And the path from association to BMC?

A few years ago, Barcelona’s largest hospitals unified into a single platform with government structures in place to promote Barcelona as the international world capital. It was then that the directorates of the largest hospitals proposed the initiative of creating a separate organization that would continue to serve patients and manage institutional communications, exchanges of expertise and consulting support for international hospital projects. This organization was Barcelona Medical Consulting or BMC for short.

Your organization helps patients from different countries, but not everyone can afford to get care from the top specialists in Barcelona, or at the Mayo Clinic…

The question of social and just generally human justice always springs up when you work in our field. We decided to do everything in our power in two ways: helping specific patients and helping to improve health systems. First, we try to help patients from poor families. Sometimes, it can be just a matter of finding charitable foundations and various social institutions that can support them. Of course, among the patients coming to Barcelona there are many of the world’s best and greatest, but thanks to the help of various social organizations even people in very difficult circumstance, for example children from very dysfunctional families, can come here too. We even have several distinct programs, through which we help such families to find free accommodations for the duration of the procedures, we organize free translation services for them, etc.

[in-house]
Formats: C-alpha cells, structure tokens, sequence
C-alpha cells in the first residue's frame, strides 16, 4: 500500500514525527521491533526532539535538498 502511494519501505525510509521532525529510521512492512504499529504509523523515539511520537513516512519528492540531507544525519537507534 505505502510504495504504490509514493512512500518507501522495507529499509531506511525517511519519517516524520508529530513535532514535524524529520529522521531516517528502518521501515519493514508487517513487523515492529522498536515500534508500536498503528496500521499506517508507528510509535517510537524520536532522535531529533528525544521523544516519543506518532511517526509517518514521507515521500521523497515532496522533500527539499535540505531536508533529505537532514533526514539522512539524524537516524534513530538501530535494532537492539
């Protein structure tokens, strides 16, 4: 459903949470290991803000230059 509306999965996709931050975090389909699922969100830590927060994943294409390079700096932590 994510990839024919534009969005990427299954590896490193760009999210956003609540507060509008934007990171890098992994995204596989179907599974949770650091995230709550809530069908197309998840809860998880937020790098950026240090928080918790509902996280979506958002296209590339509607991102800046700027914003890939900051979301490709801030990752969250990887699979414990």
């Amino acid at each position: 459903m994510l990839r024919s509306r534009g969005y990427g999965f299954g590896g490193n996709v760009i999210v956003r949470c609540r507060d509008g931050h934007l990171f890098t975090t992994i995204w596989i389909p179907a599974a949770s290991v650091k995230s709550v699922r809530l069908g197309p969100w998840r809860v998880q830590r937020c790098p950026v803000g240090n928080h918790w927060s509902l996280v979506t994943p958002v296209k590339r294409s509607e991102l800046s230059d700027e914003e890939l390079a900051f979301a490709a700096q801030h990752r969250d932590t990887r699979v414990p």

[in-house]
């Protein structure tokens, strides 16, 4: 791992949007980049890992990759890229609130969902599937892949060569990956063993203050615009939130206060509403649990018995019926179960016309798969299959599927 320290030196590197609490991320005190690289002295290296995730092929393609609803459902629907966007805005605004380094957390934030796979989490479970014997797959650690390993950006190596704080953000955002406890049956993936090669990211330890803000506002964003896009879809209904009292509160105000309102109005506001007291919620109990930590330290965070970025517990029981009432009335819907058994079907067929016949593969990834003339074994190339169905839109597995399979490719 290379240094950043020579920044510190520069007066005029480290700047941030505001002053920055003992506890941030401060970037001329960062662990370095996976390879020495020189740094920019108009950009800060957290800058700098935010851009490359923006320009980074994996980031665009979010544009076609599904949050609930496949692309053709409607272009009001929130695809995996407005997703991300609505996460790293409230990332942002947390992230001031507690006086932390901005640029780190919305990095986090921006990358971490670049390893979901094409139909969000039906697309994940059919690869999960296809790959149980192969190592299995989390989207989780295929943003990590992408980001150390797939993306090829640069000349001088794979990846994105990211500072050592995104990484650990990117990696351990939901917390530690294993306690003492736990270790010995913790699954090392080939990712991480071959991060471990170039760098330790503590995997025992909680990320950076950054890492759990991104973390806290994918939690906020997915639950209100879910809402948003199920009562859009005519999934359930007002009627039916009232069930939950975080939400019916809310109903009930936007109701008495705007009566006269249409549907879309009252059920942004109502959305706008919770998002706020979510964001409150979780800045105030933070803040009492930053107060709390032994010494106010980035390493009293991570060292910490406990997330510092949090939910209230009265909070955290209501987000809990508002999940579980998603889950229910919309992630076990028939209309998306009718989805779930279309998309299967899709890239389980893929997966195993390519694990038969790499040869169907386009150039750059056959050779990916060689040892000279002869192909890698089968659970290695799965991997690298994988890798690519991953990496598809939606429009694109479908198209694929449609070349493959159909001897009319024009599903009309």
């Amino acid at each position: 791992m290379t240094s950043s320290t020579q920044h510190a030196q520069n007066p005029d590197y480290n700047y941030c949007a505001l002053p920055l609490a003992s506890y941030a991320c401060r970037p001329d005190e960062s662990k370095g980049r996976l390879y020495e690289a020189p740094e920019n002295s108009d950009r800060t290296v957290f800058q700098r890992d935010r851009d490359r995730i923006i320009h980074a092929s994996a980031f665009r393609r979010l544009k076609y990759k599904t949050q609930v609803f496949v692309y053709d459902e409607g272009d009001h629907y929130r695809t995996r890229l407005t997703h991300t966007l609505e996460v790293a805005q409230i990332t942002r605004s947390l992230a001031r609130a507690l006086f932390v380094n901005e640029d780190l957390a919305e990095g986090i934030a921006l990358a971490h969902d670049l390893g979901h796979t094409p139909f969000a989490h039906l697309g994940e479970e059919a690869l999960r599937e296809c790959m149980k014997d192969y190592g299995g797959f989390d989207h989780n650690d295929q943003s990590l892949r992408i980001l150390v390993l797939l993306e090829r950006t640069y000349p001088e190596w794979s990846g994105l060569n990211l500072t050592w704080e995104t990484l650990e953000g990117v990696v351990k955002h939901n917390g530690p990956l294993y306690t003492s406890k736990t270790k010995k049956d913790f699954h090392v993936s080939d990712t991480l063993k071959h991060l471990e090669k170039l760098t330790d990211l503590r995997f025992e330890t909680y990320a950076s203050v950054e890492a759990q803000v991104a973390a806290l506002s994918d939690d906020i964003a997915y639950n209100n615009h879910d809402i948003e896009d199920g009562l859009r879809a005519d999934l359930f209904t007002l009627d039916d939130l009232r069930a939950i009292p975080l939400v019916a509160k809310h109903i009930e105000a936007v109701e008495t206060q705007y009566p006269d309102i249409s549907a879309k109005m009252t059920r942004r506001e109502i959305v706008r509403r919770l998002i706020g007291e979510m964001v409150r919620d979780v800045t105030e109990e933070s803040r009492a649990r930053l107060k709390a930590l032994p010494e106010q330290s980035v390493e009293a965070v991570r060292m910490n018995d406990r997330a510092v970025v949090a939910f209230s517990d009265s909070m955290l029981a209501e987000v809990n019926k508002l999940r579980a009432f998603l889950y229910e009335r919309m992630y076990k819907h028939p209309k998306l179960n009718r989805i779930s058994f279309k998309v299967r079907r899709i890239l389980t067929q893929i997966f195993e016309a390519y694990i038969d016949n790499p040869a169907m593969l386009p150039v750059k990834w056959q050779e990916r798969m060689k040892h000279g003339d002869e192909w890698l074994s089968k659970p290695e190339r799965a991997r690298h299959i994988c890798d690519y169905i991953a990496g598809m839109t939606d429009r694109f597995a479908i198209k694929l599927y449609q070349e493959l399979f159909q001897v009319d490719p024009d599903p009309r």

And on the other hand – and this is no less important – we are doing everything to spread the finest expertise in healthcare. We conduct courses, seminars and consulting projects to guide the healthcare of different countries. For example, the top experts from the leading countries in the world come to Catalonia to learn from our experience in organizing transplantation and neurorehabilitation services. The same applies to consulting in the field of public-private partnerships in healthcare, or the organization of a single register and monitoring quality and effectiveness indicators for the system. By the way, among these projects we have singled out several programs which we also conduct in the interest of solidarity: thus, we are currently helping NGOs in several countries to create various registers in those countries.